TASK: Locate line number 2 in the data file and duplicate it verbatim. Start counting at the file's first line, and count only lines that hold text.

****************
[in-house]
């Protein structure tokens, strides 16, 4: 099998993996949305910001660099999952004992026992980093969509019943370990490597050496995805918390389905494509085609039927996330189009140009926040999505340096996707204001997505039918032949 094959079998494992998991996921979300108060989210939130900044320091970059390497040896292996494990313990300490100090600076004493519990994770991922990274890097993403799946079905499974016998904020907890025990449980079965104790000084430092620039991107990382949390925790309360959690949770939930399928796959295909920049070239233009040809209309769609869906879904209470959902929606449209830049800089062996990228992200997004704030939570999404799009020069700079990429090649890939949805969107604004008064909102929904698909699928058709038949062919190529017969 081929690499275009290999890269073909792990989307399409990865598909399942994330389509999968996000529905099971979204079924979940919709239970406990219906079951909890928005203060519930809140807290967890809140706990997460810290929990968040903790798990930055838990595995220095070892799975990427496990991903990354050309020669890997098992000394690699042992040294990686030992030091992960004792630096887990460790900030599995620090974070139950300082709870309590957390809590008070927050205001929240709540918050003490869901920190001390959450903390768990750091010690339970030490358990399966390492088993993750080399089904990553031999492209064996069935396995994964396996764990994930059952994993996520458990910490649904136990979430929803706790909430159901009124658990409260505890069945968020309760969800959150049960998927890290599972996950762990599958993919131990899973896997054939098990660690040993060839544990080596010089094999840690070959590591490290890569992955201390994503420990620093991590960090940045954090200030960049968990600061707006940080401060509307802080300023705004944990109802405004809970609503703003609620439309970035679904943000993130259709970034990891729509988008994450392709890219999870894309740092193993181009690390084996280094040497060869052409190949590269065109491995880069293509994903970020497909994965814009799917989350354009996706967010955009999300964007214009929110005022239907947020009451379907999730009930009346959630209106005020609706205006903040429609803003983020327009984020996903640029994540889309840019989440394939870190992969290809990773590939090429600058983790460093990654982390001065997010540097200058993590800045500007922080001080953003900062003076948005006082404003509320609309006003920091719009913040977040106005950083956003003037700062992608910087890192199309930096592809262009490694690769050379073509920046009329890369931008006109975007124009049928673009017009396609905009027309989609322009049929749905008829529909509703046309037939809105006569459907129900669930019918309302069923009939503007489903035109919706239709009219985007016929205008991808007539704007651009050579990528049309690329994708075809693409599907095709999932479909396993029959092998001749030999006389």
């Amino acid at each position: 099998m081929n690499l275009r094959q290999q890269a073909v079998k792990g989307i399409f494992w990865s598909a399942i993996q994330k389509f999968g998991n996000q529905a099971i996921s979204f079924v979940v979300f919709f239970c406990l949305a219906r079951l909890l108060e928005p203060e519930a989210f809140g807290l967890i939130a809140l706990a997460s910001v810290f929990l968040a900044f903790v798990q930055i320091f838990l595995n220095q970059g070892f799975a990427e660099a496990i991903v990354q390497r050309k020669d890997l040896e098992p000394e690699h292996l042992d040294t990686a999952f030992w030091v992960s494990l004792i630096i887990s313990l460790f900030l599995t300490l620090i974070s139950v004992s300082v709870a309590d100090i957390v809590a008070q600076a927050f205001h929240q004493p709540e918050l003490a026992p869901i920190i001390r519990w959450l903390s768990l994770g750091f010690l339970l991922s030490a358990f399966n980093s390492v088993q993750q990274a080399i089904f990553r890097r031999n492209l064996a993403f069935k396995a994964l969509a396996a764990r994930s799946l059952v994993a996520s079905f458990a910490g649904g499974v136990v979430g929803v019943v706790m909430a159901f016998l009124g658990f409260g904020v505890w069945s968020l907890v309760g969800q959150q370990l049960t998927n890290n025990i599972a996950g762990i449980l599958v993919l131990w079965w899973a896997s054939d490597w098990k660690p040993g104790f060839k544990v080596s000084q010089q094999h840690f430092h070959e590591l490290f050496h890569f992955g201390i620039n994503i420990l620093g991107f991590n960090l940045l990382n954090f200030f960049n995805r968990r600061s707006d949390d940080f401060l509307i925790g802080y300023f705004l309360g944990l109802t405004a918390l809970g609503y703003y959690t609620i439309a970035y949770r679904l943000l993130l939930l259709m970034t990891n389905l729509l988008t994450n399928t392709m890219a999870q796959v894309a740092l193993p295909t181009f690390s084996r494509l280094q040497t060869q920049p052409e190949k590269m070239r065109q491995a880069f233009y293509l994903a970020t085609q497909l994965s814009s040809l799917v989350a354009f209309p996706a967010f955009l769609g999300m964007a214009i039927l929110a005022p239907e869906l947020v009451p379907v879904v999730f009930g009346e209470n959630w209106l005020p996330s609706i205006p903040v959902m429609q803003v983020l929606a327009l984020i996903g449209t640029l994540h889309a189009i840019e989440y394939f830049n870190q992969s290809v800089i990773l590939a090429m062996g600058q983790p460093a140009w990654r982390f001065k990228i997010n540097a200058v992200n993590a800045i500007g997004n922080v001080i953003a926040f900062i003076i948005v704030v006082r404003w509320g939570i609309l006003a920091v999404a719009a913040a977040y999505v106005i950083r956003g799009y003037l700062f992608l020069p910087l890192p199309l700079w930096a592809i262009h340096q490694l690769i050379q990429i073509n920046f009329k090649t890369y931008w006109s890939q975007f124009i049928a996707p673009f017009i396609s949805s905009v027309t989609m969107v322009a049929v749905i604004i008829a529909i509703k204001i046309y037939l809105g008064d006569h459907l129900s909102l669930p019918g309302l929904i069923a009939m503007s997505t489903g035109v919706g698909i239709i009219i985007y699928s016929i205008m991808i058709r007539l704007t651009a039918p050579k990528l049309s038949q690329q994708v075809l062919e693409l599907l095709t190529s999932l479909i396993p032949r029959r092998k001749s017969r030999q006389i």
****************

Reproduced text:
């Protein structure tokens, strides 16, 4: 099998993996949305910001660099999952004992026992980093969509019943370990490597050496995805918390389905494509085609039927996330189009140009926040999505340096996707204001997505039918032949 094959079998494992998991996921979300108060989210939130900044320091970059390497040896292996494990313990300490100090600076004493519990994770991922990274890097993403799946079905499974016998904020907890025990449980079965104790000084430092620039991107990382949390925790309360959690949770939930399928796959295909920049070239233009040809209309769609869906879904209470959902929606449209830049800089062996990228992200997004704030939570999404799009020069700079990429090649890939949805969107604004008064909102929904698909699928058709038949062919190529017969 081929690499275009290999890269073909792990989307399409990865598909399942994330389509999968996000529905099971979204079924979940919709239970406990219906079951909890928005203060519930809140807290967890809140706990997460810290929990968040903790798990930055838990595995220095070892799975990427496990991903990354050309020669890997098992000394690699042992040294990686030992030091992960004792630096887990460790900030599995620090974070139950300082709870309590957390809590008070927050205001929240709540918050003490869901920190001390959450903390768990750091010690339970030490358990399966390492088993993750080399089904990553031999492209064996069935396995994964396996764990994930059952994993996520458990910490649904136990979430929803706790909430159901009124658990409260505890069945968020309760969800959150049960998927890290599972996950762990599958993919131990899973896997054939098990660690040993060839544990080596010089094999840690070959590591490290890569992955201390994503420990620093991590960090940045954090200030960049968990600061707006940080401060509307802080300023705004944990109802405004809970609503703003609620439309970035679904943000993130259709970034990891729509988008994450392709890219999870894309740092193993181009690390084996280094040497060869052409190949590269065109491995880069293509994903970020497909994965814009799917989350354009996706967010955009999300964007214009929110005022239907947020009451379907999730009930009346959630209106005020609706205006903040429609803003983020327009984020996903640029994540889309840019989440394939870190992969290809990773590939090429600058983790460093990654982390001065997010540097200058993590800045500007922080001080953003900062003076948005006082404003509320609309006003920091719009913040977040106005950083956003003037700062992608910087890192199309930096592809262009490694690769050379073509920046009329890369931008006109975007124009049928673009017009396609905009027309989609322009049929749905008829529909509703046309037939809105006569459907129900669930019918309302069923009939503007489903035109919706239709009219985007016929205008991808007539704007651009050579990528049309690329994708075809693409599907095709999932479909396993029959092998001749030999006389």